Renee at It’s Book Talk began this meme as a way to share old favourites, as well as books that were published over a year ago. Not to mention those that are languishing on the to be read pile for whatever reason.
This was my first book by Matthew Iden and I listened to the Brilliance Audio production narrated by Luke Daniels which was released in 2015. It’s novella length, taking around one hour forty five minutes. Well worth a read or listen. Here’s my review… Continue reading
- Author: Matthew Iden
- Published: February 2017 by Thomas & Mercer
- Category: Thriller, Suspense, Crime
Each winter the crew at the Shackleton South Pole Research Facility faces nine months of isolation, round-the-clock darkness, and one of the most extreme climates on the planet. For thirty-something mechanical engineer Cass Jennings, Antarctica offers an opportunity to finally escape the guilt of her troubled past and to rebuild her life.
Cass Jennings’ career had ground to a halt after a tragic accident caused her to seriously doubt her own judgement. She applied and had been accepted as one of the Shackleton South Pole Research Facility’s over-winter staff. Cass was the station’s mechanic, plumber and carpenter among other things. Each member of staff had to be able to cover other jobs as well as their own. Continue reading
- Author: Matthew Iden
- Published: Reissued September 2015 by Thomas & Mercer
- Category: Crime, Thriller, Suspense
In the late nineties, a bad cop killed a good woman and DC Homicide detective Marty Singer watched the murderer walk out of the courtroom a free man.
It’s a case that retired detective Marty Singer has never been able to put out of his mind completely – the murder of Brenda Lane by Michael Wheeler. Wheeler was a police officer with the same force as Marty and the crime left Brenda’s young daughter an orphan. Wheeler was found not guilty, even though his story didn’t add up.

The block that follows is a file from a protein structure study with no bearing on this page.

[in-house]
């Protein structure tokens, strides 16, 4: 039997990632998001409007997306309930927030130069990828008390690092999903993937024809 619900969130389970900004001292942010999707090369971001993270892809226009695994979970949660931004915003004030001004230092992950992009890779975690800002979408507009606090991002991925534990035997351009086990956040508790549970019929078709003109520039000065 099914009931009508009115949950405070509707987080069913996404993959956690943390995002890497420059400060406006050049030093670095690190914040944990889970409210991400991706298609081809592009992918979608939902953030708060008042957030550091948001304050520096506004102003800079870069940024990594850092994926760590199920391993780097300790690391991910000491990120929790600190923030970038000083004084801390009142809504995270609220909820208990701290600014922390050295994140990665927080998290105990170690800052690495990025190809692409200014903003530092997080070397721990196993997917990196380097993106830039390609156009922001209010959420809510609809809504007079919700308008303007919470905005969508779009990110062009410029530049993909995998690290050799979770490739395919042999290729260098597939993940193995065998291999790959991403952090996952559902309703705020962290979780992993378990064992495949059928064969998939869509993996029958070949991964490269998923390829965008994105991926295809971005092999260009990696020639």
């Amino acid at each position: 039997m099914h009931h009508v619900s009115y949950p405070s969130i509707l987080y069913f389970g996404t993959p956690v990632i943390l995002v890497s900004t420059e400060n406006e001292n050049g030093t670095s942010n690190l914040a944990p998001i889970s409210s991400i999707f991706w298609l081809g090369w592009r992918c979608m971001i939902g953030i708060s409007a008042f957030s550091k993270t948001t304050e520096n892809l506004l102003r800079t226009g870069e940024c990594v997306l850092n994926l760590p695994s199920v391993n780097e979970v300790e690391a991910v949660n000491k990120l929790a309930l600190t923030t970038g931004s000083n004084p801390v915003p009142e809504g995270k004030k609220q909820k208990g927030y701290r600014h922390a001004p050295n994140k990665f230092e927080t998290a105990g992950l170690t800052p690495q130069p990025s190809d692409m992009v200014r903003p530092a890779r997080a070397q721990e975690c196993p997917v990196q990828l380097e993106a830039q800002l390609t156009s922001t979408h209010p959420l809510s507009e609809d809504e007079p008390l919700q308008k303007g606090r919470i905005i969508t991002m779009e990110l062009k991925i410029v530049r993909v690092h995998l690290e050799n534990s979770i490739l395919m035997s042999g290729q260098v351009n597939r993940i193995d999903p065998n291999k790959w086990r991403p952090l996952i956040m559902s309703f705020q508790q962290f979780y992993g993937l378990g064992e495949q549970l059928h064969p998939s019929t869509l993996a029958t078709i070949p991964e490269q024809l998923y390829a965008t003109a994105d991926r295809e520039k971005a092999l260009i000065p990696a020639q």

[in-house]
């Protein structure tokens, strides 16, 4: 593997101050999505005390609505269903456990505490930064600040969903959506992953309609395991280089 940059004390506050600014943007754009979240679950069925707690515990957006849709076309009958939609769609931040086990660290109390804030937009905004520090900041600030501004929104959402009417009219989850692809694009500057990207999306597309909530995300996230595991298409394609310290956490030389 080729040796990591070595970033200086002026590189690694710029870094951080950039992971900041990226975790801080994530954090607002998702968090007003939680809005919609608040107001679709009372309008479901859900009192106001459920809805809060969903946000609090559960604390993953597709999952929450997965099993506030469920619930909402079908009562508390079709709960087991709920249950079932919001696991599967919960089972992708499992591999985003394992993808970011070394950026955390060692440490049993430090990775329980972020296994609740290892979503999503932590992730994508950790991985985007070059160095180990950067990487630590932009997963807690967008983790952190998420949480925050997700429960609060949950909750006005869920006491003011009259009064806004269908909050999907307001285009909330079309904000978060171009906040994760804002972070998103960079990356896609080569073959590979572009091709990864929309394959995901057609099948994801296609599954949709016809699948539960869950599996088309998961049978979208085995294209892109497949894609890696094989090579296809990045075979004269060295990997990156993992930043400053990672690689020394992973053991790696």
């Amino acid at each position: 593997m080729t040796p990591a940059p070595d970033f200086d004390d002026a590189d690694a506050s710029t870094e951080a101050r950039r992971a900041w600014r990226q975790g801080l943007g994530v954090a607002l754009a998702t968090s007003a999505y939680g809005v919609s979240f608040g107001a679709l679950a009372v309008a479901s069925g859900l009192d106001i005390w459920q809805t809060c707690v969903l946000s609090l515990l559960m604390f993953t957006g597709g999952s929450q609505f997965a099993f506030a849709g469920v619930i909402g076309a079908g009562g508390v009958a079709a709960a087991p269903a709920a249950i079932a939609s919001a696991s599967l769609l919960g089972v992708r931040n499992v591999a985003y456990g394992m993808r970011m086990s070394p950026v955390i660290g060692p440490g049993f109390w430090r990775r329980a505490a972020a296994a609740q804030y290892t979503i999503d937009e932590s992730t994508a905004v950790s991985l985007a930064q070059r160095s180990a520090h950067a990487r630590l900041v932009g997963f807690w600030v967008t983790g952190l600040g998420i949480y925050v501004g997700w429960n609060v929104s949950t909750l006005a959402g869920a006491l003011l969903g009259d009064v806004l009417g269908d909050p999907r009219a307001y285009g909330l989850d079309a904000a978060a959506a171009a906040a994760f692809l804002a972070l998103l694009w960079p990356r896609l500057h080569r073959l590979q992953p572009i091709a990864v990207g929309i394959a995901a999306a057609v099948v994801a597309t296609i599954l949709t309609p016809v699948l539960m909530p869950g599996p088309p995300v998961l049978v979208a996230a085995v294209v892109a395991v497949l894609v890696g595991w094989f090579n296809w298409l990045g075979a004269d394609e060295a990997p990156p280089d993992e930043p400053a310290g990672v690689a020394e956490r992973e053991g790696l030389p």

Twelve years later, Marty is feeling weary and apathetic having been diagnosed with cancer, which precipitated his retirement. He is about to begin chemotherapy treatment when Brenda’s daughter, Amanda, who was twelve years old at the time of her mother’s murder, seeks him out. She believes Michael Wheeler is back and is targeting her. Continue reading
It’s all on twelve months since I first wrote about my favourite opening lines, so I reckon I’ve read enough books to warrant another selection. So in no particular order, here they are. Clicking on the book title will take you to my review if you’d like more info.
The Snow Child by Eowyn Ivey
Mabel had known there would be silence. That was the point, after all. No infants cooing or wailing. No neighbour children playfully hollering down the lane. No pad of small feet on wooden stairs worn smooth by generations, or clackety-clack of toys along the kitchen floor. All those sounds of her failure and regret would be left behind, and in their place there would be silence.
Lowcountry Punch by Boo Walker
The Miami I knew wasn’t all G-strings and mojitos. We were undercover, working our way up the stairs of a parking garage in the Latin Quarter, minutes from a cocaine exchange, with no backup. We’d been trying to get to whoever was up there for two weeks and needed to make arrests. I’d be damned if we were going to let them walk away just because there hadn’t been a chance to call it in. Continue reading
No one likes Jack. His wife is gone and his neighbors avoid him. He’s a recluse and a creep, and that’s just the way he wants it; he can ignore what they say behind his back if they leave him to his work and his daily walks. But when ten-year-old Emma goes missing in the nearby woods, the eyes of his neighbors turn toward him, their fear and accusations escalating as the days go by. Jack proclaims his innocence, but what the neighbors–and the reader–find out is the last thing anyone would suspect.
Jack Tate is living a solitary and reclusive life ever since his wife left him and works from home as a freelance illustrator. Living as he does in a family orientated neighbourhood Jack realises people regard him as odd and maybe slightly creepy. He enjoys solitary walks in the nearby wooded park and working from home and to his own schedule, adds to his self-imposed isolation. Continue reading